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Statistical rigour and HS2

At the Treasury Select Committee, in relation to HS2, Professor Graham said that it was important that we get these numbers right and in a scientifically rigorous way.  Both he and Professor Overman attacked the work published by KPMG as not only insufficiently rigorous, but also on the grounds that the results are too optimistic.

I want to examine both these propositions.  I’d like to start by saying that in general I think that we tend to underestimate the benefits of transport investments, and this will include HS2.  One of the major reasons for this is that we have developed an analytical mechanism which is suited to ranking projects in a known economy and used it to evaluate projects in an uncertain future one. In an uncertain world, well into the future, it is essential that we are careful about what assumptions we are making about how far the future is different from the past.  Statistical rigour can obscure this.

The KPMG work has been attacked for being creative and taking a non-standard approach.  The Crossrail work on Wider Economic Benefits which I pioneered was also attacked for being non-standard and creative at the time – now I notice that it is considered reasonable that there is a productivity response to transport investment and Professors Graham and Overman support the idea.

The idea of ‘wider’ benefits is of course that they are an add on to ‘standard’ benefits. Standard benefits accrue to people and businesses in a known world as far as the project is concerned.  The forecasts of activity are independent of the transport system.  Wider benefits reflect the potential for relieving constraints on higher productivity activities arising from the transport system which mean that people do less productive work than they might otherwise be able to do.  The officially sanctioned estimates of the parameters to be used have been made by Professor Graham, who is understandably protective of the work that he has produced.  Standard benefits, which are largely measured in time savings, are equal to real output benefits IF AND ONLY IF firms and people undertake all projects which are even marginally profitable, AND that the values of time have been correctly measured.

While these are elegant theoretical propositions, it is clear that there are some fundamental uncertainties about this edifice.  What if the forecasts are wrong, or the values of time inappropriate, or not all investments can be made? More importantly, what if transport makes more difference to activity and productivity than we have so far identified?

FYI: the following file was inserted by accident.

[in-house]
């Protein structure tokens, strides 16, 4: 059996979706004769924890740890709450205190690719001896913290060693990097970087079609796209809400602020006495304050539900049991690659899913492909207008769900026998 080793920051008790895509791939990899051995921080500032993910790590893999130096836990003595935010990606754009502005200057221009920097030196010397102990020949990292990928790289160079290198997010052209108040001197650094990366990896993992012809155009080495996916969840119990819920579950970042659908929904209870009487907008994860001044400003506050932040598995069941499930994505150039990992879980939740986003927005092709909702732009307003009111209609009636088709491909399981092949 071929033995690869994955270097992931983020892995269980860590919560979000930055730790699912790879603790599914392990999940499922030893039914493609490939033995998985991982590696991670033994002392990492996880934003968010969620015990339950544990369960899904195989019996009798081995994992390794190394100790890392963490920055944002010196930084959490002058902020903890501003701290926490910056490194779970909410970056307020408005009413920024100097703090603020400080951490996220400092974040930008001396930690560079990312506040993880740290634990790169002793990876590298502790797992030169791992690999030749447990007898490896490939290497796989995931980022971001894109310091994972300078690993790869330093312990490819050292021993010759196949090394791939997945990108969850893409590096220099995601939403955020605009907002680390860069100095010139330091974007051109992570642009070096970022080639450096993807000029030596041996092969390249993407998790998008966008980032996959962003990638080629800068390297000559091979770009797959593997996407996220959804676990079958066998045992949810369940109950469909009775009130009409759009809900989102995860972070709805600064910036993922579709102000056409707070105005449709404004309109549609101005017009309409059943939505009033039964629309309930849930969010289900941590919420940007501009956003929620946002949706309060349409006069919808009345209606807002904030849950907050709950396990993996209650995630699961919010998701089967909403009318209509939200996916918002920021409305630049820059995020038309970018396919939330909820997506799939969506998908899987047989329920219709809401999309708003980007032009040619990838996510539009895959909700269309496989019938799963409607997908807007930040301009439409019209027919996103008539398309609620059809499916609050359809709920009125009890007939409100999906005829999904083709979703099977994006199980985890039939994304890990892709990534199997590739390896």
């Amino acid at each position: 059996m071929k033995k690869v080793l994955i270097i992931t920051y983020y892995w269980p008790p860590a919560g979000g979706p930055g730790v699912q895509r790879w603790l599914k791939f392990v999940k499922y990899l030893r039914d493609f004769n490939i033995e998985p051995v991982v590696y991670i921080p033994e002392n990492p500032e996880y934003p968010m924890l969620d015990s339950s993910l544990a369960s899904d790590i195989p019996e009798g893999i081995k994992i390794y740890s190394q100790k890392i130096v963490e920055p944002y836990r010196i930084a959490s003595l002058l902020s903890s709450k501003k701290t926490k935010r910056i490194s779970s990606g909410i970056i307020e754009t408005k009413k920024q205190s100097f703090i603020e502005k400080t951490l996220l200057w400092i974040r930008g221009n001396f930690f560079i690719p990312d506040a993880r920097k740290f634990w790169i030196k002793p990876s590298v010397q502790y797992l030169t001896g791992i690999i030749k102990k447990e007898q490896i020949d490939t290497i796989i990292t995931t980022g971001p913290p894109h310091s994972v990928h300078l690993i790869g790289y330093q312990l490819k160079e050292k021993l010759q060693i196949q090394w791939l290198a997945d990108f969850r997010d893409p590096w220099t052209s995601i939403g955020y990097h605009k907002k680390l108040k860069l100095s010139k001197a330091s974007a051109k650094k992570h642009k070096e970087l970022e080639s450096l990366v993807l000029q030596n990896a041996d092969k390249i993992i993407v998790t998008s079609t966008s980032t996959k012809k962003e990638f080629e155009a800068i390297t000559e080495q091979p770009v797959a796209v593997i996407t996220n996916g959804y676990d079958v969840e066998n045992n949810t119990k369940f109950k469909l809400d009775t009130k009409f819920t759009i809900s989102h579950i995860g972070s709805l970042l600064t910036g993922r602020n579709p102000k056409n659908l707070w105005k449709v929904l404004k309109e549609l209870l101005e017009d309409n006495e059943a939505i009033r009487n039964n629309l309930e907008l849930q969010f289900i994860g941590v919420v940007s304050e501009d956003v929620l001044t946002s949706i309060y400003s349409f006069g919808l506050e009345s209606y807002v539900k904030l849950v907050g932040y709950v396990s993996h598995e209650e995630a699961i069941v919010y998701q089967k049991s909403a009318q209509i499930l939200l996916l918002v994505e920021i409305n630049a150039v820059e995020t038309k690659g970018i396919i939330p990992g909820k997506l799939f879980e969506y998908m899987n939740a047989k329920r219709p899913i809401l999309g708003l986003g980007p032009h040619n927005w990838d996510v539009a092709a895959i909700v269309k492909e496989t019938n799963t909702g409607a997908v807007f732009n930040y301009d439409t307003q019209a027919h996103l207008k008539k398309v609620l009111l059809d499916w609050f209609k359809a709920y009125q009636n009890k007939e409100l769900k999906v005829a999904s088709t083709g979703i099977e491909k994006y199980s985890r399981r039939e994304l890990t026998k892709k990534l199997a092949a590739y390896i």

Professors Overman and Graham stress the problem of ‘confounding’, which sounds like something out of Harry Potter and refers to mistakenly crediting (say) transport with (say) creating jobs, when actually it was down to (say) investment in skills.  A competent researcher looking at the historical data on jobs would want to attribute the change among these potential causes.  This historical accounting may however be only of partial help when considering the future, especially the long term future.  It will not tell us is whether the skills investment would have been useless without the transport, or indeed vice versa.  Moreover, most of the analysis in this area is done on data for a particular year, so does not ask about changes over time, although this is what it wants to capture.

In a similar vein, much is made of the problem of causation.  Does the economy generate the transport system or the other way round?  I must admit it seems hard to envisage exactly how the economy generates transport investments which are under the control of central government and slow and meticulous planning systems, but there will certainly be feedbacks as transport generates market access, economic success, congestion, and demands for further investment.

Both joint effects and feedbacks mean that using the historical data to estimate the right answers will be fraught with danger.